Gentle and Lowly

This is almost a transcript of what I said in the book recommendation last Sunday on Zoom, adding a bit more explanation on the illustration from my personal experience.

I learnt that Jesus loves me and cares for me since I first got to know about Christianity. But my understanding of God’s love was influenced by how I was loved and cared for before I became a Christian, largely by my parents. Our international friends all know my parents quite well, especially my mother. She’s a good specimen of a human being, full of anecdotes. My parents’ love language is quite unique (or maybe you can relate). They often show their love and concern by speaking or looking extremely annoyed. I didn’t quite get they were loving me until many years later.

For example, if I fell off my bike, they would say, ‘WHY did you do that?’ as if I willed my finger swollen on purpose. They’d look after me, take me to hospital or do anything to fix me, but their facial expressions and verbal responses always made me feel that they were saying, ‘I had a busy day already, you just made it worse’. I felt like a burden when I needed their help or comfort. 

When I was about four or five, we lived in one of those old-fashioned courtyard houses in Beijing. We had a folding table. It was like a giant folding stool, with a round top and an X-shape structure to support it. I don’t know why I was sitting on top of the table but there I was, sitting on the table minding my own business, when suddenly the table split in two right in the middle and collapsed. Obviously it made a racket and my parents found me in the ruins. I wasn’t crying and the first thing I said was ‘I’m OK I’m OK’. My mother found my reaction adorable and liked telling this story. I wasn’t blowing kisses and trying to get out of trouble. I was worried, if I hurt myself, they would tell me off. I was more bothered by becoming a nuisance than feeling the shock of landing on the floor.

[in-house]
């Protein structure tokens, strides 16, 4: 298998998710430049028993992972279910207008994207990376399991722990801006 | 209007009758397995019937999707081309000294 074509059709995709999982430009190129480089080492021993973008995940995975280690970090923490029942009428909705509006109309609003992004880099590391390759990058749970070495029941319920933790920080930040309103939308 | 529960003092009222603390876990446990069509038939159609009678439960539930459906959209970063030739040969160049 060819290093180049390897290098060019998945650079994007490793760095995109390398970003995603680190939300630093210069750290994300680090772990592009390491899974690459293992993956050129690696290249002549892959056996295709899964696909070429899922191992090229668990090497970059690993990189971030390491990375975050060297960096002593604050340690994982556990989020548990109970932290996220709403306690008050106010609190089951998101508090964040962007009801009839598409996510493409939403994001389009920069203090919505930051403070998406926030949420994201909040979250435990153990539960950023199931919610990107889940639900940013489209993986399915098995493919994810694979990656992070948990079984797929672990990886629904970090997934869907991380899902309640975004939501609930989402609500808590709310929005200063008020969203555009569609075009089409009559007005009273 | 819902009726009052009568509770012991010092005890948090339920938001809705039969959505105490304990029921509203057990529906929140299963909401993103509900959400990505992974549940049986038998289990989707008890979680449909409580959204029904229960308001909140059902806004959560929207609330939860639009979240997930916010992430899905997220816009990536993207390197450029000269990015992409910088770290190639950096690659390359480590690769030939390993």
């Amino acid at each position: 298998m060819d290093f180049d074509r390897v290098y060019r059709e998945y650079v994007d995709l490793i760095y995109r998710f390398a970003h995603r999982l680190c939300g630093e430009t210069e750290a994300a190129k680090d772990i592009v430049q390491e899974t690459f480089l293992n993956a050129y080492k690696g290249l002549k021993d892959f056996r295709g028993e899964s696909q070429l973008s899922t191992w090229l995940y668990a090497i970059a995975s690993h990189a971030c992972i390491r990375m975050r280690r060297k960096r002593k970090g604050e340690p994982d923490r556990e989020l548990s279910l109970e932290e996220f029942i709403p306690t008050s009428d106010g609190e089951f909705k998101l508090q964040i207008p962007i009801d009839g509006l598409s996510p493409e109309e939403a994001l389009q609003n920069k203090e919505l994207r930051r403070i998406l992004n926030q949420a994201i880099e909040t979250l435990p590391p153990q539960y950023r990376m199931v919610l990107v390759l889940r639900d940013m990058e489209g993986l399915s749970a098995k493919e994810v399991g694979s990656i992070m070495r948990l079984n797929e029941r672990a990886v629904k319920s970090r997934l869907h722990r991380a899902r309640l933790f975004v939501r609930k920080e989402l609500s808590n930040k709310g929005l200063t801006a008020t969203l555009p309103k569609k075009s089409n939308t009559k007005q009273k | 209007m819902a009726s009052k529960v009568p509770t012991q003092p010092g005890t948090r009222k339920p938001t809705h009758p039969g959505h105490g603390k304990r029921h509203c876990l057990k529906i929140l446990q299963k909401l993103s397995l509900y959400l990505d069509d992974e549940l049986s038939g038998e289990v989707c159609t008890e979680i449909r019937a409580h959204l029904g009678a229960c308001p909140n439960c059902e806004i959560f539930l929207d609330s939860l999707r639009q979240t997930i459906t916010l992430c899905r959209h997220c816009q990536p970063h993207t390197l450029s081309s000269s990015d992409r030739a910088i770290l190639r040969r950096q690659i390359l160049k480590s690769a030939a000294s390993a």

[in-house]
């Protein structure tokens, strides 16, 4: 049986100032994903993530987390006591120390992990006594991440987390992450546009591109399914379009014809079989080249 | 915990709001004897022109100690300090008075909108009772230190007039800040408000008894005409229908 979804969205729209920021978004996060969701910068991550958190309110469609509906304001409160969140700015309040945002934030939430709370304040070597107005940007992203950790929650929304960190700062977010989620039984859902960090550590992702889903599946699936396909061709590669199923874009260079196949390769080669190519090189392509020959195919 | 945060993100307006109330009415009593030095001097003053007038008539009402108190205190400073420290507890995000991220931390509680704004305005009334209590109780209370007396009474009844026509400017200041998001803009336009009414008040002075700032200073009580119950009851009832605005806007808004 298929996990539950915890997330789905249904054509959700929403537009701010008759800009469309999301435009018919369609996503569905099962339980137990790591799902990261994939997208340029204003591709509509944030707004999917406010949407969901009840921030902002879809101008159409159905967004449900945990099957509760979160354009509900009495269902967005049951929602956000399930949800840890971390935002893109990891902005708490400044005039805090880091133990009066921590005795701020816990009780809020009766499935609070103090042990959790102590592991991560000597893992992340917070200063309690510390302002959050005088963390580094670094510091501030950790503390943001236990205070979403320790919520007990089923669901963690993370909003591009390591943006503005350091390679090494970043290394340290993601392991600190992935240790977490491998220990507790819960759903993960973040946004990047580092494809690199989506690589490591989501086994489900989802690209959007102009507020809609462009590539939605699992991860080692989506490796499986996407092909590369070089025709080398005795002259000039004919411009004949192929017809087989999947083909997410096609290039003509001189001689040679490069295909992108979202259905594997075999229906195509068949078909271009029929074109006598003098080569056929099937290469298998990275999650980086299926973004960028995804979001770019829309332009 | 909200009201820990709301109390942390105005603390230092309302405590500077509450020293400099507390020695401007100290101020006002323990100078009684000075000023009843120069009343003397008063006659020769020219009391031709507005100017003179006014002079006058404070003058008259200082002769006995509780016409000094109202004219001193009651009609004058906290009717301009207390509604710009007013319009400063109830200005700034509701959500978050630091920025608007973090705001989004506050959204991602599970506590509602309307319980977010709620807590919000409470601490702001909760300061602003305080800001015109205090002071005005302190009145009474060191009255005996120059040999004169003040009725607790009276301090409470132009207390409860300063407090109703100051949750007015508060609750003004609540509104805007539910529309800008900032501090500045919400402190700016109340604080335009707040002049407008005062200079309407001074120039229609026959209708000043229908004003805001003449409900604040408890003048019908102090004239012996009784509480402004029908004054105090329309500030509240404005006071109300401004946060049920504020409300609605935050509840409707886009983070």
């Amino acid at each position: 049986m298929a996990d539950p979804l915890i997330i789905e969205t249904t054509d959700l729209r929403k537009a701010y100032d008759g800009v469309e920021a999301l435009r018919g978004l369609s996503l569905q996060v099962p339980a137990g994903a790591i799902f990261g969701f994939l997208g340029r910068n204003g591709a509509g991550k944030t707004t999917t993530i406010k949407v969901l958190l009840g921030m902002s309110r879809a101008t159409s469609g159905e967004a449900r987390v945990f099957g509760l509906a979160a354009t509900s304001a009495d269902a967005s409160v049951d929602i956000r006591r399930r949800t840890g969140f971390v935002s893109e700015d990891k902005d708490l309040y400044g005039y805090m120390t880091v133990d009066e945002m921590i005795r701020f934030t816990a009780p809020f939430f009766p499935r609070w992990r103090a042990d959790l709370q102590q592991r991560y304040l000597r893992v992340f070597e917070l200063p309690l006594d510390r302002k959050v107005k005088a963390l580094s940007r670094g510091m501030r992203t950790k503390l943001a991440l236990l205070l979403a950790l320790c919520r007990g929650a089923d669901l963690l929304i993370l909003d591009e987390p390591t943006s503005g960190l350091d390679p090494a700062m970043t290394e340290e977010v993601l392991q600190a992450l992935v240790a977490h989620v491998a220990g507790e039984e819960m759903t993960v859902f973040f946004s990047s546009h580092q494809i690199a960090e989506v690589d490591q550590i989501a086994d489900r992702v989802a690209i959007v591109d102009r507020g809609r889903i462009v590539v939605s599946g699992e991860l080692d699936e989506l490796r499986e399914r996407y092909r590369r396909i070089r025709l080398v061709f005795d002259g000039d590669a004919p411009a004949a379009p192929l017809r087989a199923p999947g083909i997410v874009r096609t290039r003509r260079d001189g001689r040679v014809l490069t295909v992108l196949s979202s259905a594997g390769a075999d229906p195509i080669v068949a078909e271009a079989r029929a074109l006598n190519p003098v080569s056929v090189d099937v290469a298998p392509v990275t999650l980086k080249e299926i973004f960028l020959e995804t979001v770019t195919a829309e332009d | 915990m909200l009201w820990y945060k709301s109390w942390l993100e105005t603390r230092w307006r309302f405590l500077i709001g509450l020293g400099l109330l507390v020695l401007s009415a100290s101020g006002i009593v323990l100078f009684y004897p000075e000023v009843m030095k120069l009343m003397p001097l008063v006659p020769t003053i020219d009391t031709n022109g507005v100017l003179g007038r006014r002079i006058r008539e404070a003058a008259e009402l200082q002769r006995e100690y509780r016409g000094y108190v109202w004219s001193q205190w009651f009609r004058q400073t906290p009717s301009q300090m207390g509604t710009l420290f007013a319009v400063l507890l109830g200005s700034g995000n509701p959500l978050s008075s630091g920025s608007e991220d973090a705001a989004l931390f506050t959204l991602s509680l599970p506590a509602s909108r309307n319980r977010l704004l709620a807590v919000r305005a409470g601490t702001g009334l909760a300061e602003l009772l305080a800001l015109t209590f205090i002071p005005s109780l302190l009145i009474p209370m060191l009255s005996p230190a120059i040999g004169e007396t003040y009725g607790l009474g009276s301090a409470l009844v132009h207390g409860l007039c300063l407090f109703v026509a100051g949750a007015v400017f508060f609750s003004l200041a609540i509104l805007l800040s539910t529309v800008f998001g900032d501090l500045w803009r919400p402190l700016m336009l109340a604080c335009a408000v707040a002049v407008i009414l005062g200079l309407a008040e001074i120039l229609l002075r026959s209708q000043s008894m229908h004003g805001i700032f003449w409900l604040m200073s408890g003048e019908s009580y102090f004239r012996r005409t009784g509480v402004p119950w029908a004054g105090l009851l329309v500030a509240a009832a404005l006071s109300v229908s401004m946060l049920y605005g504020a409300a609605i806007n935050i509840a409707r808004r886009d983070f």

I don’t think for one minute my parents were awful parents, they were doing it all for the first time. If I can say so myself, I think they did a decent job. And they didn’t know Jesus’ love to demonstrate that love to me.

This book reminds us that thankfully and wonderfully, Jesus’ love is nothing like that.

For example, when we come to “Jesus for help in our need and for mercy amid our sins”, his heart “is not drained by our coming to him; his heart is filled up all the more” (p38). Jesus is full of mercy, grace and comfort and never gets tired of us asking for help and he loves it. I don’t need to worry about Jesus fed up with me saying ‘you again, what now’ or sitting in a coffee shop for too long and the staff looking at me thinking ‘you’ve been here long enough’ unless I buy another coffee. 

Jesus is always pleased to see me, even when I need help and comfort again and again, even when I spend all my day in his presence, he won’t find me a burden, he loves it. The king of the universe is always pleased to see me. That’s a great privilege and comfort.

I also love the two chapters on Jesus our intercessor and advocate. Jesus is interceding for us this very moment, whatever we’re doing. Jesus constantly prays for us and speaks on our behalf in the presence of the Father. I don’t even pray for myself as much as I should, but Jesus always prays for me. Just imagine hearing Jesus praying for you next door. And when we sin, Jesus advocates for us. We don’t need to defend ourselves, saying ‘it’s not my fault’, or ‘I didn’t do it on purpose’. Jesus says, I know what you did, but I’ll defend you, you just come to me. That just makes me grateful, humble and confident all at the same time.

In addition to the book, Crossway produced a 14-day podcast series, basically a shortened version of the book in an audio book. You can find it free on Spotify.


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